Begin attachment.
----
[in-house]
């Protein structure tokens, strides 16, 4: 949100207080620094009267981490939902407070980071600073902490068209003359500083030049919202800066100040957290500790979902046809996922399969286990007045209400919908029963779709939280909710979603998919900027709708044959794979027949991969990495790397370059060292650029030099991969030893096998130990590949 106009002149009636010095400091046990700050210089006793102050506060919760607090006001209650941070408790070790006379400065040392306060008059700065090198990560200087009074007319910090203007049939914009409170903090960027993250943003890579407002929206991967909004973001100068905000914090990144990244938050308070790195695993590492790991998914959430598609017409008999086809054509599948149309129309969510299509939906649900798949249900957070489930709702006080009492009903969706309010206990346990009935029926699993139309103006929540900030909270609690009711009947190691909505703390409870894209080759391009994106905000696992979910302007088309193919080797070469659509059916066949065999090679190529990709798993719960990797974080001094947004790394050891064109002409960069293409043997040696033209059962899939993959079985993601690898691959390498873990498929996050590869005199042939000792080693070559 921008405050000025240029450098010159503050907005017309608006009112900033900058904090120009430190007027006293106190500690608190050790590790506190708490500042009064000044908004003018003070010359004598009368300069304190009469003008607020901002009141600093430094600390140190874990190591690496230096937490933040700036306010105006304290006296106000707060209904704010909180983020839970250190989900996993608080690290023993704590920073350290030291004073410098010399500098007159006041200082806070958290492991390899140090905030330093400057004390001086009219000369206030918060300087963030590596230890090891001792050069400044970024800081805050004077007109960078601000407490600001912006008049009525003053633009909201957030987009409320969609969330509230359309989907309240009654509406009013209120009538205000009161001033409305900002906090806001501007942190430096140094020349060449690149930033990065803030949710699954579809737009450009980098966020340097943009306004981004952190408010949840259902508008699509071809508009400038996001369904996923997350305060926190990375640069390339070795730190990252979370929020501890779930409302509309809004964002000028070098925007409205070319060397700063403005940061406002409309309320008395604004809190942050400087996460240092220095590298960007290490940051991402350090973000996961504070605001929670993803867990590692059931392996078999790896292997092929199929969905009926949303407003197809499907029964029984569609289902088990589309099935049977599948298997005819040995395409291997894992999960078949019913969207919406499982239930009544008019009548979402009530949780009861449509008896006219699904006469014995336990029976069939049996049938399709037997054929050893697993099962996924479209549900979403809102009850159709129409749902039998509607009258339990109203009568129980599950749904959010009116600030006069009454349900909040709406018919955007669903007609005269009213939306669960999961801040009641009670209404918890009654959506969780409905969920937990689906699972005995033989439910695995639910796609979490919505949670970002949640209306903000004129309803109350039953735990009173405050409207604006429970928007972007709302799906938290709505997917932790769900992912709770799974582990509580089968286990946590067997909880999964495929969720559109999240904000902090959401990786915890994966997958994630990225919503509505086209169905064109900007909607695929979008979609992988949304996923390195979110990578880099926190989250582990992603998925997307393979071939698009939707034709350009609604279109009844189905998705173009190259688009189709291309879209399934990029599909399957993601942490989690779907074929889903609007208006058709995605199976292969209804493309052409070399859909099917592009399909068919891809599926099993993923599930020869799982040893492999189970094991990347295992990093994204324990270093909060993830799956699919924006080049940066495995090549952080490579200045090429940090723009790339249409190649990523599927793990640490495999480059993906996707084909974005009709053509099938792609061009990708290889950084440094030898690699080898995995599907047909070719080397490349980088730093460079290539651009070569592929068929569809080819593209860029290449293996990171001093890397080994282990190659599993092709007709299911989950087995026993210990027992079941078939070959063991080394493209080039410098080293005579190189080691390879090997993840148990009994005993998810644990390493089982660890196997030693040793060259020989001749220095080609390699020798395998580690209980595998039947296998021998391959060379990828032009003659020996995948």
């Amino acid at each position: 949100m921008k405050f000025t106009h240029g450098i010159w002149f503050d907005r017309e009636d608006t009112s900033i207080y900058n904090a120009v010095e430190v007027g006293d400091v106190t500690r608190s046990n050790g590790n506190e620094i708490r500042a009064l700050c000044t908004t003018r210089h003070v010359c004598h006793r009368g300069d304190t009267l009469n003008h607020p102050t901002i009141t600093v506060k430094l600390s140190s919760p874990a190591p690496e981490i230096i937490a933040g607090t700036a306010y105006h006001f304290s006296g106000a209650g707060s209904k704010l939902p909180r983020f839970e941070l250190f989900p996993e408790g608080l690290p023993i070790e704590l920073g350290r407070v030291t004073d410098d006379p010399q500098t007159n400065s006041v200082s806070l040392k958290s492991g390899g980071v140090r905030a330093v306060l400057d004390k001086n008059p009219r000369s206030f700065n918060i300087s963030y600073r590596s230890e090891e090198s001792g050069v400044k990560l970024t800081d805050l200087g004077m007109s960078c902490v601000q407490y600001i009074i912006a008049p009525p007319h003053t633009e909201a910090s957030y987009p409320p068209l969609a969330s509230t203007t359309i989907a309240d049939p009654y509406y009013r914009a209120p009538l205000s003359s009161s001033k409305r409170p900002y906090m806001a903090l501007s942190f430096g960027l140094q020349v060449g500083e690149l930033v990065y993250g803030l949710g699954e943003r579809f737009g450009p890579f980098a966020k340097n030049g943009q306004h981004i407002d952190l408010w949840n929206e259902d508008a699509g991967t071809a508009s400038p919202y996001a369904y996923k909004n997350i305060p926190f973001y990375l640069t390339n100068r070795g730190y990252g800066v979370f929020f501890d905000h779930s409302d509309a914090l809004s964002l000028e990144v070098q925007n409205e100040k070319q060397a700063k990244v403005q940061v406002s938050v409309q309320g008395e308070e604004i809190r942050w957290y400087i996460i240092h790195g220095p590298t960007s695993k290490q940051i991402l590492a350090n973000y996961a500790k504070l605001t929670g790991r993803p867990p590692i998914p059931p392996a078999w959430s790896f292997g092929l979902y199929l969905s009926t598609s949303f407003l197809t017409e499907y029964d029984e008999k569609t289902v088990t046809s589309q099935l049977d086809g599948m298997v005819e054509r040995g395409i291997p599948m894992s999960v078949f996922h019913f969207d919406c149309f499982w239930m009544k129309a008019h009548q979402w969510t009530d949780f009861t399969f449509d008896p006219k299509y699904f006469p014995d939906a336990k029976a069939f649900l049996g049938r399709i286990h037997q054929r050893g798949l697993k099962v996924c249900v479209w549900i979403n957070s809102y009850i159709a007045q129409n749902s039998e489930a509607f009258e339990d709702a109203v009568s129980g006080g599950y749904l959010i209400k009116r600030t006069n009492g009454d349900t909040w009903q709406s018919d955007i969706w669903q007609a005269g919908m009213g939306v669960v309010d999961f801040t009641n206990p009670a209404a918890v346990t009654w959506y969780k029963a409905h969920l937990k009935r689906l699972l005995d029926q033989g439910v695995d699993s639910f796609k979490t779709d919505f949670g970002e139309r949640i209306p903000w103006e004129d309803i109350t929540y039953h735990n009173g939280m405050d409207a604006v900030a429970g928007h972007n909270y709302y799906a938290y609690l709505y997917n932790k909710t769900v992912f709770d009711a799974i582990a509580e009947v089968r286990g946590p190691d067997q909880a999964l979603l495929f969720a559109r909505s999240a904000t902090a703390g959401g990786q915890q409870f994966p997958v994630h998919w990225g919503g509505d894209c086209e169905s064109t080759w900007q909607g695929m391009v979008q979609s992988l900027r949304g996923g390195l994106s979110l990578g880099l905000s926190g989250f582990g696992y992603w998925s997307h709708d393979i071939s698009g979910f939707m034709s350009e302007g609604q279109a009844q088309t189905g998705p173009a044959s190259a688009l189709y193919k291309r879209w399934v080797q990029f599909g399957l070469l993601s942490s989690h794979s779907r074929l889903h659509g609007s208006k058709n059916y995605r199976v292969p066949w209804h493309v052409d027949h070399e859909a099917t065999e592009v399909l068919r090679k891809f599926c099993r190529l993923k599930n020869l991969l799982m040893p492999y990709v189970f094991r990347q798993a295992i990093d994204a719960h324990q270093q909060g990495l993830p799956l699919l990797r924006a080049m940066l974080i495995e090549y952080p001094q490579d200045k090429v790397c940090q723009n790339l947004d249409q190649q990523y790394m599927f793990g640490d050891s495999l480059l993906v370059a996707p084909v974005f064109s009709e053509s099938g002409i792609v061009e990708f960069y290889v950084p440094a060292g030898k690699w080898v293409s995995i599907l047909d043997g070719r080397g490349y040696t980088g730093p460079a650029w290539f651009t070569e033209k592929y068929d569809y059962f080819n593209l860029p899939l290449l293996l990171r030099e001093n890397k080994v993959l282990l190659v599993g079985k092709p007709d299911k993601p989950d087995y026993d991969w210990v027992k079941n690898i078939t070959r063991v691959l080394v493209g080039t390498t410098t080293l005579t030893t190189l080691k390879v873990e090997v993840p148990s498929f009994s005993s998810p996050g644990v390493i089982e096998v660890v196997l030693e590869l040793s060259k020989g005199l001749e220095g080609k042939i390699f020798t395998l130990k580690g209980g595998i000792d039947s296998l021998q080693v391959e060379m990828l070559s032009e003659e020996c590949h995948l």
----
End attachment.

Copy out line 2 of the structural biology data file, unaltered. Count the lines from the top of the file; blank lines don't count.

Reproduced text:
């Protein structure tokens, strides 16, 4: 949100207080620094009267981490939902407070980071600073902490068209003359500083030049919202800066100040957290500790979902046809996922399969286990007045209400919908029963779709939280909710979603998919900027709708044959794979027949991969990495790397370059060292650029030099991969030893096998130990590949 106009002149009636010095400091046990700050210089006793102050506060919760607090006001209650941070408790070790006379400065040392306060008059700065090198990560200087009074007319910090203007049939914009409170903090960027993250943003890579407002929206991967909004973001100068905000914090990144990244938050308070790195695993590492790991998914959430598609017409008999086809054509599948149309129309969510299509939906649900798949249900957070489930709702006080009492009903969706309010206990346990009935029926699993139309103006929540900030909270609690009711009947190691909505703390409870894209080759391009994106905000696992979910302007088309193919080797070469659509059916066949065999090679190529990709798993719960990797974080001094947004790394050891064109002409960069293409043997040696033209059962899939993959079985993601690898691959390498873990498929996050590869005199042939000792080693070559 921008405050000025240029450098010159503050907005017309608006009112900033900058904090120009430190007027006293106190500690608190050790590790506190708490500042009064000044908004003018003070010359004598009368300069304190009469003008607020901002009141600093430094600390140190874990190591690496230096937490933040700036306010105006304290006296106000707060209904704010909180983020839970250190989900996993608080690290023993704590920073350290030291004073410098010399500098007159006041200082806070958290492991390899140090905030330093400057004390001086009219000369206030918060300087963030590596230890090891001792050069400044970024800081805050004077007109960078601000407490600001912006008049009525003053633009909201957030987009409320969609969330509230359309989907309240009654509406009013209120009538205000009161001033409305900002906090806001501007942190430096140094020349060449690149930033990065803030949710699954579809737009450009980098966020340097943009306004981004952190408010949840259902508008699509071809508009400038996001369904996923997350305060926190990375640069390339070795730190990252979370929020501890779930409302509309809004964002000028070098925007409205070319060397700063403005940061406002409309309320008395604004809190942050400087996460240092220095590298960007290490940051991402350090973000996961504070605001929670993803867990590692059931392996078999790896292997092929199929969905009926949303407003197809499907029964029984569609289902088990589309099935049977599948298997005819040995395409291997894992999960078949019913969207919406499982239930009544008019009548979402009530949780009861449509008896006219699904006469014995336990029976069939049996049938399709037997054929050893697993099962996924479209549900979403809102009850159709129409749902039998509607009258339990109203009568129980599950749904959010009116600030006069009454349900909040709406018919955007669903007609005269009213939306669960999961801040009641009670209404918890009654959506969780409905969920937990689906699972005995033989439910695995639910796609979490919505949670970002949640209306903000004129309803109350039953735990009173405050409207604006429970928007972007709302799906938290709505997917932790769900992912709770799974582990509580089968286990946590067997909880999964495929969720559109999240904000902090959401990786915890994966997958994630990225919503509505086209169905064109900007909607695929979008979609992988949304996923390195979110990578880099926190989250582990992603998925997307393979071939698009939707034709350009609604279109009844189905998705173009190259688009189709291309879209399934990029599909399957993601942490989690779907074929889903609007208006058709995605199976292969209804493309052409070399859909099917592009399909068919891809599926099993993923599930020869799982040893492999189970094991990347295992990093994204324990270093909060993830799956699919924006080049940066495995090549952080490579200045090429940090723009790339249409190649990523599927793990640490495999480059993906996707084909974005009709053509099938792609061009990708290889950084440094030898690699080898995995599907047909070719080397490349980088730093460079290539651009070569592929068929569809080819593209860029290449293996990171001093890397080994282990190659599993092709007709299911989950087995026993210990027992079941078939070959063991080394493209080039410098080293005579190189080691390879090997993840148990009994005993998810644990390493089982660890196997030693040793060259020989001749220095080609390699020798395998580690209980595998039947296998021998391959060379990828032009003659020996995948």